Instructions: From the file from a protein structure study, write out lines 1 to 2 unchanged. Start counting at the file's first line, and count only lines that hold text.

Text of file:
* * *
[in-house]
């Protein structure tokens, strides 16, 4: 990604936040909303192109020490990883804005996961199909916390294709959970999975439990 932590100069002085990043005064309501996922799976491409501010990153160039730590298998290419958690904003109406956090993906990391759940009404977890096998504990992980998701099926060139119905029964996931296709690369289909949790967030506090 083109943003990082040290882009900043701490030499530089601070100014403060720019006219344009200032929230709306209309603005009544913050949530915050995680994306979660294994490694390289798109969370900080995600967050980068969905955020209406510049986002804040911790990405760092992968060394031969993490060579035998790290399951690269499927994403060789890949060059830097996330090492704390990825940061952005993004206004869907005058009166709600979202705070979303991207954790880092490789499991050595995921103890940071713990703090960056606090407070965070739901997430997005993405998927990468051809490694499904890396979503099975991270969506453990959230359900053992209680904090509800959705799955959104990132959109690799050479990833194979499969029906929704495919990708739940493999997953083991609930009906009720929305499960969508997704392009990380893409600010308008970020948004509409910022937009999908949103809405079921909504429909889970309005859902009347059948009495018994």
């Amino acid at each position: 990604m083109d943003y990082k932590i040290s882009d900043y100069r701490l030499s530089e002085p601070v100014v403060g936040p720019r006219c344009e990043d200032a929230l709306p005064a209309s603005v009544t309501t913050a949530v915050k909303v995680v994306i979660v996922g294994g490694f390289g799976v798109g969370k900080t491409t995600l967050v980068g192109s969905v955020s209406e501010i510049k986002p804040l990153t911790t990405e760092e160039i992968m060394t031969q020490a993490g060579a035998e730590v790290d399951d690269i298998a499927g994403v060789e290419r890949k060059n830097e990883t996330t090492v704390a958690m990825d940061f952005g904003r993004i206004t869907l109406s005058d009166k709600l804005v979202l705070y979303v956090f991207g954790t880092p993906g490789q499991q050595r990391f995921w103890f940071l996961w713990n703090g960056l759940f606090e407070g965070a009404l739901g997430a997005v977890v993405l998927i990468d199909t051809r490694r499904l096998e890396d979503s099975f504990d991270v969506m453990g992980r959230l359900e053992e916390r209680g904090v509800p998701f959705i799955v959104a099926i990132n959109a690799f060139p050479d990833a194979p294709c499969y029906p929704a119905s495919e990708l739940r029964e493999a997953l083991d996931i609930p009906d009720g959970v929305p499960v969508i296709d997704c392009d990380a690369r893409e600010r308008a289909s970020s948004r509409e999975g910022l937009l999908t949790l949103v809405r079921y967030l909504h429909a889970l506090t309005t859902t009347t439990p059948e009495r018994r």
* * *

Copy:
[in-house]
């Protein structure tokens, strides 16, 4: 990604936040909303192109020490990883804005996961199909916390294709959970999975439990 932590100069002085990043005064309501996922799976491409501010990153160039730590298998290419958690904003109406956090993906990391759940009404977890096998504990992980998701099926060139119905029964996931296709690369289909949790967030506090 083109943003990082040290882009900043701490030499530089601070100014403060720019006219344009200032929230709306209309603005009544913050949530915050995680994306979660294994490694390289798109969370900080995600967050980068969905955020209406510049986002804040911790990405760092992968060394031969993490060579035998790290399951690269499927994403060789890949060059830097996330090492704390990825940061952005993004206004869907005058009166709600979202705070979303991207954790880092490789499991050595995921103890940071713990703090960056606090407070965070739901997430997005993405998927990468051809490694499904890396979503099975991270969506453990959230359900053992209680904090509800959705799955959104990132959109690799050479990833194979499969029906929704495919990708739940493999997953083991609930009906009720929305499960969508997704392009990380893409600010308008970020948004509409910022937009999908949103809405079921909504429909889970309005859902009347059948009495018994």